1 – Labels Only

2 – Registries Only

  • For deployment efficiency, the the apps and services may be listed in controlled registries. The app could be registered by the developer of the app or by the operator (including a physician) that wants to use the app. This option is relevant because apps might have options the operator can choose that would change the criteria for a particular registry. Will registries support submissions by developers, operators or both?
  • Aside from labels, patients tend to infer reputation on the basis of metrics like the number of users and the number of reviews for an app. Do the registries list software operators along with the software vendors in order to promote transparency and competition?
  • Do the registries allow for public comment with or without moderation?

3 – Labels and Registries Combined

  • What should be the number of registries and would they require one or more of the available labels?
  • A typical app store policy is a low bar to enable maximum competition and reduce disputes over exclusion. Consumer rating bureaus, on the other hand, tend to issue stars or checkmarks in a handful of categories in order to reward excellence. Is our label and registry design aimed at establishing a low bar (“You must be this high to be a barbarian”) or promoting a “race to the top” (such as 0-5 stars in a few defined categories)?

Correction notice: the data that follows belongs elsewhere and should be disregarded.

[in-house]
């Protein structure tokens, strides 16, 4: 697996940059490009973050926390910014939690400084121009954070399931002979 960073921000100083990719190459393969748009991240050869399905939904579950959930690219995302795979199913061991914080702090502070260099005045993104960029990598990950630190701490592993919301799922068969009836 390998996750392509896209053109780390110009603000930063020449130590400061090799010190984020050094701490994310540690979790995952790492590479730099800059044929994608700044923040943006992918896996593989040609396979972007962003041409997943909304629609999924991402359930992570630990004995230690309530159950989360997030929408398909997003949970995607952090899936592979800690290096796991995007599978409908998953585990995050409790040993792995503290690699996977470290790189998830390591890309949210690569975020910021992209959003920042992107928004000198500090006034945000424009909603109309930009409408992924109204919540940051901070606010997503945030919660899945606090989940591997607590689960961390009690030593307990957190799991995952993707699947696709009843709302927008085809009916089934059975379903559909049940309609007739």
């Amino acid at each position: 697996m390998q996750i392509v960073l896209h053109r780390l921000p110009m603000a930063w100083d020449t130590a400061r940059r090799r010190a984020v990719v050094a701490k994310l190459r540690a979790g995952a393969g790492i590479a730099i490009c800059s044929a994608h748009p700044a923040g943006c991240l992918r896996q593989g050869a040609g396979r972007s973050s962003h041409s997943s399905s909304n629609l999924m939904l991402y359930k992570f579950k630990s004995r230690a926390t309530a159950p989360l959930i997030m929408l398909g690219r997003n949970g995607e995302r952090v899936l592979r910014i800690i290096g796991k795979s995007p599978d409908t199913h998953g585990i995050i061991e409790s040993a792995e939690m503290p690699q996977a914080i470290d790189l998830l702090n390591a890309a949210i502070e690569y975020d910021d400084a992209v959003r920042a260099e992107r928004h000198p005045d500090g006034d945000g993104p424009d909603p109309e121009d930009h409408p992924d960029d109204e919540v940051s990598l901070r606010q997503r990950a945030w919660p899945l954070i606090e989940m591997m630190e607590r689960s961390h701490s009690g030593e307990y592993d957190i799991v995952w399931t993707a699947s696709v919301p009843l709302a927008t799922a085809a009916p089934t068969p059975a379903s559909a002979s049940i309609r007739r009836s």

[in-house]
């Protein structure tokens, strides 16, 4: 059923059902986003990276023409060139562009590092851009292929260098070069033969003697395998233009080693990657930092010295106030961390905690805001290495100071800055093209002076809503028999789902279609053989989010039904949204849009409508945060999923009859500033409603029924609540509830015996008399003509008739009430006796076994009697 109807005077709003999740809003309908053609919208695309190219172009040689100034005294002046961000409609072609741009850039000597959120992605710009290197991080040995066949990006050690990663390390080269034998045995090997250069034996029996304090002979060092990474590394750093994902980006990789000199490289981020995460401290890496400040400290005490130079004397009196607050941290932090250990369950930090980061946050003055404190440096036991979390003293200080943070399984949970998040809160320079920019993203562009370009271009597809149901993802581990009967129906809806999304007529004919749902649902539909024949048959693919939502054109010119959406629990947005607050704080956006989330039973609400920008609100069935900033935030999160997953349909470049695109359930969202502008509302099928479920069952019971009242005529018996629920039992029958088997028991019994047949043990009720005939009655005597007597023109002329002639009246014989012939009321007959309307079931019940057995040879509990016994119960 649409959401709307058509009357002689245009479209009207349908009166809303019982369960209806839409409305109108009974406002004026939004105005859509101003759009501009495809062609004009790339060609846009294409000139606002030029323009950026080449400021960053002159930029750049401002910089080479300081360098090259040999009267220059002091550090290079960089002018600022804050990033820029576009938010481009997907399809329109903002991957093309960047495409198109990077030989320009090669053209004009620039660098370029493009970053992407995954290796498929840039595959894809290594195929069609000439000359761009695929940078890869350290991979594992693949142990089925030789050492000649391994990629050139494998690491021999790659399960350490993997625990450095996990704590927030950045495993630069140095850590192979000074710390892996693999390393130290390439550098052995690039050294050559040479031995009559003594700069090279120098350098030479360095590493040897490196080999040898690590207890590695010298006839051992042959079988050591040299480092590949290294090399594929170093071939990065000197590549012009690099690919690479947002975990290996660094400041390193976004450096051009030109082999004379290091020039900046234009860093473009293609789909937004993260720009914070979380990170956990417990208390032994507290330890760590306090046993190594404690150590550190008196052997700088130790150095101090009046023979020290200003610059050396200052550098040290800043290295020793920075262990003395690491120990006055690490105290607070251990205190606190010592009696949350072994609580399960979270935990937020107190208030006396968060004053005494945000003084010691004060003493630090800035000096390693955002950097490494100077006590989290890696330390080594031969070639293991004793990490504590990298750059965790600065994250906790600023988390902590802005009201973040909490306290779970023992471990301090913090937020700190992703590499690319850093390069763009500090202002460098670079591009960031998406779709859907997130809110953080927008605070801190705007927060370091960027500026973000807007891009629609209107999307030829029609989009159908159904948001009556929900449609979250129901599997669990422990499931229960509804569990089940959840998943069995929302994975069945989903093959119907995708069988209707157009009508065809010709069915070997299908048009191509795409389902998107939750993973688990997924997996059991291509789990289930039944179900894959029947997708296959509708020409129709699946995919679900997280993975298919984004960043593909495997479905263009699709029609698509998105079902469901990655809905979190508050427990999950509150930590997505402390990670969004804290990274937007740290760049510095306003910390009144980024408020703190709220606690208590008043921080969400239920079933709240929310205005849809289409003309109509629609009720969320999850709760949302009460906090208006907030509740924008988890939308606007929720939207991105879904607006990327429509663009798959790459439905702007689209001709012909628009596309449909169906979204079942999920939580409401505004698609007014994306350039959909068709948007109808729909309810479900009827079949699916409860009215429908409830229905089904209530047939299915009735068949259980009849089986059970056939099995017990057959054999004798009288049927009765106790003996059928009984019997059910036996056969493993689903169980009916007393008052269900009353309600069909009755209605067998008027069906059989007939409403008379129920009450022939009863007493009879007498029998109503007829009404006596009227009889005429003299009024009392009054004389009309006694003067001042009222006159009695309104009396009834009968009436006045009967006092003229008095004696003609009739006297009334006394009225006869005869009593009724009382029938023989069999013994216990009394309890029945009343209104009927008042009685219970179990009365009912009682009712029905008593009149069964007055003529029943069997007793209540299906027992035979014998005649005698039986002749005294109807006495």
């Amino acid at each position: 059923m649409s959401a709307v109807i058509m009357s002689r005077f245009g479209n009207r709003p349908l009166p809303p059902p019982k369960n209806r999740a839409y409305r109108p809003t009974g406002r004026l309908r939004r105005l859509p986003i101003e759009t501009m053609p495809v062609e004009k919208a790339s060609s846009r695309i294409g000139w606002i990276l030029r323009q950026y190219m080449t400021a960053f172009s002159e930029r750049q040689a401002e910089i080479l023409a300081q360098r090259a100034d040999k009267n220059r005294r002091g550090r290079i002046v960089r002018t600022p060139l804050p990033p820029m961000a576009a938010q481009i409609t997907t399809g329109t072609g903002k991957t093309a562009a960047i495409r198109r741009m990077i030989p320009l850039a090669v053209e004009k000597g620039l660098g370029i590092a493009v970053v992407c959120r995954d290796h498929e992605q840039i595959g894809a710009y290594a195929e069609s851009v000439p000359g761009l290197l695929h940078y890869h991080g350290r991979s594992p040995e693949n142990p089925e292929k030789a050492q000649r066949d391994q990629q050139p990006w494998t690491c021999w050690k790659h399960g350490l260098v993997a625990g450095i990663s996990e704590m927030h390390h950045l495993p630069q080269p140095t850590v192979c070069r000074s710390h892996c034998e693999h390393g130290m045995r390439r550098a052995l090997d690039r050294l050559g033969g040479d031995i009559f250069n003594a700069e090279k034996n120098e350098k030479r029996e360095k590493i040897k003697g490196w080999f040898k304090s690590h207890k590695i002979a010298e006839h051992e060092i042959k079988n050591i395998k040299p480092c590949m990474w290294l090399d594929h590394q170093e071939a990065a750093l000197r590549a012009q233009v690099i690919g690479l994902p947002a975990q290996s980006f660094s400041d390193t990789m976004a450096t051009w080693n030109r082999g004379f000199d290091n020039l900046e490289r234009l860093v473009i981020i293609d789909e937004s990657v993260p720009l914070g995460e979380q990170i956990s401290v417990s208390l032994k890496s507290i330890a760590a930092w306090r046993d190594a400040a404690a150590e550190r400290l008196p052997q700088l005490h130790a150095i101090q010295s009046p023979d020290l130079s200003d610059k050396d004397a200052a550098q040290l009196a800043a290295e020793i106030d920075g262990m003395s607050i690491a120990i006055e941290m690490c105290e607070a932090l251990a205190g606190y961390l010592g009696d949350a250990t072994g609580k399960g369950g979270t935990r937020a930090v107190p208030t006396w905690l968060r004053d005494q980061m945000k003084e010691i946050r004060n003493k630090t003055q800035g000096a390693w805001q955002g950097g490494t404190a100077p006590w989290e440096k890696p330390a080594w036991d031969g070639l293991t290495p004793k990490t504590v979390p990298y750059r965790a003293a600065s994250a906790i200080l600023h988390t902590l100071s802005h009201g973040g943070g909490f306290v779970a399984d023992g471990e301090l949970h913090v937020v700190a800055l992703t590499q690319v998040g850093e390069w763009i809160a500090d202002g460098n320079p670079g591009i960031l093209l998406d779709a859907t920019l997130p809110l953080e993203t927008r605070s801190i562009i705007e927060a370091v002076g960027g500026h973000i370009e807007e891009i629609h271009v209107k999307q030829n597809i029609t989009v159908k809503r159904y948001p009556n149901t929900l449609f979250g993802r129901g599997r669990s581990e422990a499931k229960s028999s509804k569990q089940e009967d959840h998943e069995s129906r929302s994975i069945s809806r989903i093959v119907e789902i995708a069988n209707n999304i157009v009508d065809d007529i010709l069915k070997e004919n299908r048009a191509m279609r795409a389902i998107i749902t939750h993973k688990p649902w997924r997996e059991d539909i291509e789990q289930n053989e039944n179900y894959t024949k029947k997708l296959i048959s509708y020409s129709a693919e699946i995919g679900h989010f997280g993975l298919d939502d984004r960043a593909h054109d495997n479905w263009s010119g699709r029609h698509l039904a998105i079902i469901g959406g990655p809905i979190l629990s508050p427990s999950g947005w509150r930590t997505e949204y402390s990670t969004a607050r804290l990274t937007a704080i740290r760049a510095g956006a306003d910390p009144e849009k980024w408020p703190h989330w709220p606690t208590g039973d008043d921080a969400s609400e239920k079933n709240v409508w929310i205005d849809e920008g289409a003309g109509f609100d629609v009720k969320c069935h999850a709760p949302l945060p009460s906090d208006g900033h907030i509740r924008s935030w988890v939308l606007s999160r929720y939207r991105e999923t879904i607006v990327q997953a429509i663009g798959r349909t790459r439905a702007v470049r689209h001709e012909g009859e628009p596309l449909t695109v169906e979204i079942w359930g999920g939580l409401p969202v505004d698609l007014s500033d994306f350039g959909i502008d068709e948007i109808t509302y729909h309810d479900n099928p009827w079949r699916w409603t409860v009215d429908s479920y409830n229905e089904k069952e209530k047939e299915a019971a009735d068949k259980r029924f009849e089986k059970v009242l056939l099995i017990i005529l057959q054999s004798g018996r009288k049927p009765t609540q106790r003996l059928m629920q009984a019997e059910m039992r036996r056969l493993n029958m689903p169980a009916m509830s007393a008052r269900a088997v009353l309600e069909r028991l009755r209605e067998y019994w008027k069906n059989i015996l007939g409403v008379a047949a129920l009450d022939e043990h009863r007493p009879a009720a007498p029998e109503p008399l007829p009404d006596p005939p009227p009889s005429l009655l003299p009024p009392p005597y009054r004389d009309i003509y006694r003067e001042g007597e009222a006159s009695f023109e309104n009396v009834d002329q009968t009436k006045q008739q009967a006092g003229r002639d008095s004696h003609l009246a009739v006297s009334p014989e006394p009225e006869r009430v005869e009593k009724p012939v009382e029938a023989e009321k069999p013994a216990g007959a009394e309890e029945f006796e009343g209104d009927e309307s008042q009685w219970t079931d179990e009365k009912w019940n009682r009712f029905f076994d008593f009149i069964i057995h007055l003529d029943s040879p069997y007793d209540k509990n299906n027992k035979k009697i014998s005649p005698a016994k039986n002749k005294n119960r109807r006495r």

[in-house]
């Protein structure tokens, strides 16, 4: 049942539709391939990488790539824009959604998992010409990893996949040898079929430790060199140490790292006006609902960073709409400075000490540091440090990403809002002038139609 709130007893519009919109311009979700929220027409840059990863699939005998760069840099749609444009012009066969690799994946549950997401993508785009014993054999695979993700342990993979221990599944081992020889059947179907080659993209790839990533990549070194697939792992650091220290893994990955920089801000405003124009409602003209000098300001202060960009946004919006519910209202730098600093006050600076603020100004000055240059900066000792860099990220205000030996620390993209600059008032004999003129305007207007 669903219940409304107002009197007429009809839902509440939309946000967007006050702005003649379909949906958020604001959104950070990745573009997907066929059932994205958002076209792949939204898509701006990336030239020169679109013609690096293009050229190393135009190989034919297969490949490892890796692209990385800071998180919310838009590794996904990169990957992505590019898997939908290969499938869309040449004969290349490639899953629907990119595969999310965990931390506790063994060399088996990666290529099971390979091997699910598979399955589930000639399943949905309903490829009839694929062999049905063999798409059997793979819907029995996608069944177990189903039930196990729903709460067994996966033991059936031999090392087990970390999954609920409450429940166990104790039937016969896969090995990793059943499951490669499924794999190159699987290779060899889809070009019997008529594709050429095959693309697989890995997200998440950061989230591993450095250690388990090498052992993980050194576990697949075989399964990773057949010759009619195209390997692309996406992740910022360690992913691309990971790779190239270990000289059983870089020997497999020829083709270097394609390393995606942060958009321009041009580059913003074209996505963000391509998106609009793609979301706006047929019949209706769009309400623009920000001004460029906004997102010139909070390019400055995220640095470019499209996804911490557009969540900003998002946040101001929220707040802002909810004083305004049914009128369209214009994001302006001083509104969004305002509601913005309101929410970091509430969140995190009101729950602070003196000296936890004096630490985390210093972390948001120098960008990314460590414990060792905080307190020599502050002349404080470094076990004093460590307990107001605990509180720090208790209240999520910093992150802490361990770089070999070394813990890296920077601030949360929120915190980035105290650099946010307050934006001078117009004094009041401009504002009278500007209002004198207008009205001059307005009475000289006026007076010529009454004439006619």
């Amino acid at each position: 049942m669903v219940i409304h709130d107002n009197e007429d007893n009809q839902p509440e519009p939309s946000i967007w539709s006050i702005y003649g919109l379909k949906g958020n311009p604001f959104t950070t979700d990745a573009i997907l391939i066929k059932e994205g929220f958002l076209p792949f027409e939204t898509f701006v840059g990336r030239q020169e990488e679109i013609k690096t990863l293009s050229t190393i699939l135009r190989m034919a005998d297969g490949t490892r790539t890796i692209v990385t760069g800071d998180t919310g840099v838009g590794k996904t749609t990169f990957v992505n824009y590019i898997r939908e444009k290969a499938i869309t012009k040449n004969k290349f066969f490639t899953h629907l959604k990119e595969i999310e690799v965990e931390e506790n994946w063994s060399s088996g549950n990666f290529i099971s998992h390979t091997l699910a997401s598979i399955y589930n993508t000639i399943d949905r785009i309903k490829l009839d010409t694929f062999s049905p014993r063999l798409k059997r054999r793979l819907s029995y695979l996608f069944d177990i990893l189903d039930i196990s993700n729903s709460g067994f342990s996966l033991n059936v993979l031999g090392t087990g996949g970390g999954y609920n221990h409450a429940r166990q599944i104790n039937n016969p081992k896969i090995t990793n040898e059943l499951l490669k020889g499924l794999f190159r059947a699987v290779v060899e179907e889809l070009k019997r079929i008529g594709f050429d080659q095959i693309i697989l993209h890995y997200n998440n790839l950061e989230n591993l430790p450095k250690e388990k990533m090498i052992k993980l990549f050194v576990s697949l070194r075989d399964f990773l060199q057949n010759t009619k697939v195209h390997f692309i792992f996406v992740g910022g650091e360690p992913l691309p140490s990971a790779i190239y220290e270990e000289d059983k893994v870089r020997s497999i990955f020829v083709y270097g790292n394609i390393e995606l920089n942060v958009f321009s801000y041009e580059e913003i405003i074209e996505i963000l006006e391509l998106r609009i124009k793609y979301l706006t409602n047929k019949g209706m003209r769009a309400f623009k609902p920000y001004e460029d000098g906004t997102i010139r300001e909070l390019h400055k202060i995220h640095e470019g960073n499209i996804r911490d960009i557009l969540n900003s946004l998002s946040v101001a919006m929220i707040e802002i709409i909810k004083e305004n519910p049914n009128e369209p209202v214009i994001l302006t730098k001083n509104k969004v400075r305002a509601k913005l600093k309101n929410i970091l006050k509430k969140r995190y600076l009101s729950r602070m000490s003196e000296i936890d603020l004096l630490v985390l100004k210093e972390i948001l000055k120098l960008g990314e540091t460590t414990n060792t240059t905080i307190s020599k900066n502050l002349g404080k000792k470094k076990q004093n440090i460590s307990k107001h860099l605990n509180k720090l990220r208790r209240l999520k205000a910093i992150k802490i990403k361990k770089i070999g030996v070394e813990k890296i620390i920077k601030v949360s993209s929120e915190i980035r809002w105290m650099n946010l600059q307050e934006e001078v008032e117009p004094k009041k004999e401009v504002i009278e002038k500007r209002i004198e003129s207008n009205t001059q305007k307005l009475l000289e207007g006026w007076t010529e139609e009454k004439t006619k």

• To improve fairness and transparency, should the orgs that define labels be separate from the orgs that operate registries?

4 – “Without special effort”

  • Opening the gate to their own records is an established right for both the patient subject or the barbarian designated by the patient. Making this work “without special effort” requires implementation of standard dynamic client registration features that current gatekeepers have chosen to ignore. Should regulators mandate support for dynamic client registration, for any and all barbarians, as long as the app is only able to access the records of the individual patient exercising their right of access?

It seems that the definition of a barbarian is anyone who aims to get patient records under the current laws and the explicit direction of the patient. The opposite of barbarians, whoever they may be within the gates of HIPAA, are able to get patient records without consent or accounting for disclosures by asserting “Treatment, Payment, or Operations” as well as the pretense of de-identification. Meanwhile, these HIPAA non-barbarians are able to sell off the machine learning and other medical science teachings as “trade secret intellectual property” in the form of computer decision support and other for-profit algorithms. This hospital-led privatization of open medicine will contribute to the next round of US healthcare exceptionalism. 

And as for the patients, no worries; we’ll just tell them it’s about patient safety.

Adrian Gropper, MD, is the CTO of Patient Privacy Rights, a national organization representing 10.3 million patients and among the foremost open data advocates in the country.